So the defined category will include chemicals classified in one of these (or all together) Mechanistic alerts shown above depending on the logically operant used in defining categories
The defined category “SN2” will be broader (will include more chemicals) than the category “Nucleophilic substitution at Nitrogen atom” (Mechanistic alert), which includes only three structural alerts. (Figure 20):
Procedure for categorization
If the user defines category using hierarchical type grouping method, then he/she is allowed to use Domain, Mechanistic alert and Structural alert separately or simultaneously in the categorization procedure. (Figure 21)
The user can remove category related to “Structural alert”, by selecting the category (1) and moving it down (Figure 21) or he/she can leave it as is (by default):
In case the software doesn’t identify analogues which answer the criteria of Domain, Mechanistic alert and Structural alert categories combined by AND, then the following message will appear (Figure 22):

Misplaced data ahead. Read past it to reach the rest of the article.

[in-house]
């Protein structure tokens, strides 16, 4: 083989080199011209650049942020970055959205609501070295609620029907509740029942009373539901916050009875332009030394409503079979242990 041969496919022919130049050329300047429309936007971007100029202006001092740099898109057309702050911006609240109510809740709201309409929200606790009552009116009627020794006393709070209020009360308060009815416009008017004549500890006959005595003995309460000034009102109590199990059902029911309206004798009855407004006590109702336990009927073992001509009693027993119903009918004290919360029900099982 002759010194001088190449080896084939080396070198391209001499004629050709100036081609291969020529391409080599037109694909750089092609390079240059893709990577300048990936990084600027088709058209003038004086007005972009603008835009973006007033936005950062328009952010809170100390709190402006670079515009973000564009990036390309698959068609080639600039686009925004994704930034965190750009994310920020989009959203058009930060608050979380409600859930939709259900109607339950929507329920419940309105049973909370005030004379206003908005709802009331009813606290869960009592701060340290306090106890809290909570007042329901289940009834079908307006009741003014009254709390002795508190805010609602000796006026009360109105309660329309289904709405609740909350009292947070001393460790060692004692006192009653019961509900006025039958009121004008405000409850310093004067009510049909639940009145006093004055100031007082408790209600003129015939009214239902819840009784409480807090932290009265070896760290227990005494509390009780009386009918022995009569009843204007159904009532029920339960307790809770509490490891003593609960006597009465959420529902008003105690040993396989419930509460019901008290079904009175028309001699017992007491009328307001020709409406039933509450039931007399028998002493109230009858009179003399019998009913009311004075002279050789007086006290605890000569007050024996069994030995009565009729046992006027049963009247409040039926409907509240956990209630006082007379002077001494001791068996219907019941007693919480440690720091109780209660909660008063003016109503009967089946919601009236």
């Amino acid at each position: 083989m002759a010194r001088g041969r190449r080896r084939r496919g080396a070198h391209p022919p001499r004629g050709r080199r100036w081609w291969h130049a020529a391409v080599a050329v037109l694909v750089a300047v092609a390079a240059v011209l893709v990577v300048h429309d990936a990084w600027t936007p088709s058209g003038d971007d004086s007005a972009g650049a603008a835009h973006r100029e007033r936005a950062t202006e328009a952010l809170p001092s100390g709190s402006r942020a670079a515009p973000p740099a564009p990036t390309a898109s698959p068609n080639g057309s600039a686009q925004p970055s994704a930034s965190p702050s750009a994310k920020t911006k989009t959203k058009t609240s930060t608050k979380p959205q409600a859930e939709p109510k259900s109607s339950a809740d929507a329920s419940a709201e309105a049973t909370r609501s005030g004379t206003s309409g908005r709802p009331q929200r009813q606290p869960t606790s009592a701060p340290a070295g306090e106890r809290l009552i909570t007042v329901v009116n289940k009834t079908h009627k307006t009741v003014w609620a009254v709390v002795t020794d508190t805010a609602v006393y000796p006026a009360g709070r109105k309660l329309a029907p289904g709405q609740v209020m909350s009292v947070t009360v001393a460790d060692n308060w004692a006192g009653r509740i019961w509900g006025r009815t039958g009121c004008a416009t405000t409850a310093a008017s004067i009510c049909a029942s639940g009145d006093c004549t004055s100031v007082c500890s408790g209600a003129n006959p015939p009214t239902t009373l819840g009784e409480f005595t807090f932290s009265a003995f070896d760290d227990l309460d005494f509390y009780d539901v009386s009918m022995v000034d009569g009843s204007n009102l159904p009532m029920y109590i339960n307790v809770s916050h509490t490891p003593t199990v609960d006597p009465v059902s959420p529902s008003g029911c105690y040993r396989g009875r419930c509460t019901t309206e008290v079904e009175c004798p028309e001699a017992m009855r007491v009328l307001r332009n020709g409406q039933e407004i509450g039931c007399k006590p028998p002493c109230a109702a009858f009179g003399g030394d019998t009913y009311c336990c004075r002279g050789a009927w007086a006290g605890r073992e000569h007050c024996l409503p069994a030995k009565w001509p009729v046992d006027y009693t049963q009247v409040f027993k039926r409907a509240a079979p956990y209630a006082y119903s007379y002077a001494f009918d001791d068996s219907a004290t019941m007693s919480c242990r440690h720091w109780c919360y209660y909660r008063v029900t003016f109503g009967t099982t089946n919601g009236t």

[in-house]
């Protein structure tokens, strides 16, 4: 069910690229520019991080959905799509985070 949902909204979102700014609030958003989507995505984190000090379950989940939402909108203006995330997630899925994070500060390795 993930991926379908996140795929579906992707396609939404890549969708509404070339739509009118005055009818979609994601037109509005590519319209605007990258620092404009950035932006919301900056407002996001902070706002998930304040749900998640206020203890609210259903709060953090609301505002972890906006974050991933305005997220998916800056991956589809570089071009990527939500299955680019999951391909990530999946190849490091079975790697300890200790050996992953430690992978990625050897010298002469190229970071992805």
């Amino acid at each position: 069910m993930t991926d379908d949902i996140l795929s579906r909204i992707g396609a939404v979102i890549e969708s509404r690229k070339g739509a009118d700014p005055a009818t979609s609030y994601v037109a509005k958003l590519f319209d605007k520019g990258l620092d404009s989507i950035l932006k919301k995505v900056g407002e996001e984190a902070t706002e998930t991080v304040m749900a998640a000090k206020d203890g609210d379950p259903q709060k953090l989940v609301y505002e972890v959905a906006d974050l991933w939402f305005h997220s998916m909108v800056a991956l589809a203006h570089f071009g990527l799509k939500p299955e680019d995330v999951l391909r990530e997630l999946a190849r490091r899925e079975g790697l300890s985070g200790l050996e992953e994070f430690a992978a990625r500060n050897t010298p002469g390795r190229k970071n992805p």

Then the user could expand the category by removing the more specific category (Structural alert) (Figure 23), and use the remaining Domain and Mechanistic alert categories.
The second step of refining the broader category and defining the category of structurally and mechanistically similar analogues is the subcategorization procedure. The user can verify the mechanistic robustness of the analogue approach. If the identification of analogues was performed according to a specific mechanism or mode of action, then the target chemical and the analogues will already have the same relevant mechanisms and modes of action. Nevertheless, the analogues may also have additional mechanisms and modes of action due to additional functional groups in their molecule. In this respect subcategorization procedure is applied to refine the categories (eliminating dissimilar structures).
The broader category can be refined when subcategorization is applied. For example 216 esters are identified by US-EPA category for chemical with CAS (1) (Figure 24)
Chemical(s)/analogue(s) which have different mechanism of interaction than of the target chemical are highlighted by a blue background. Others which are not highlighted have at least one category same as those of the target.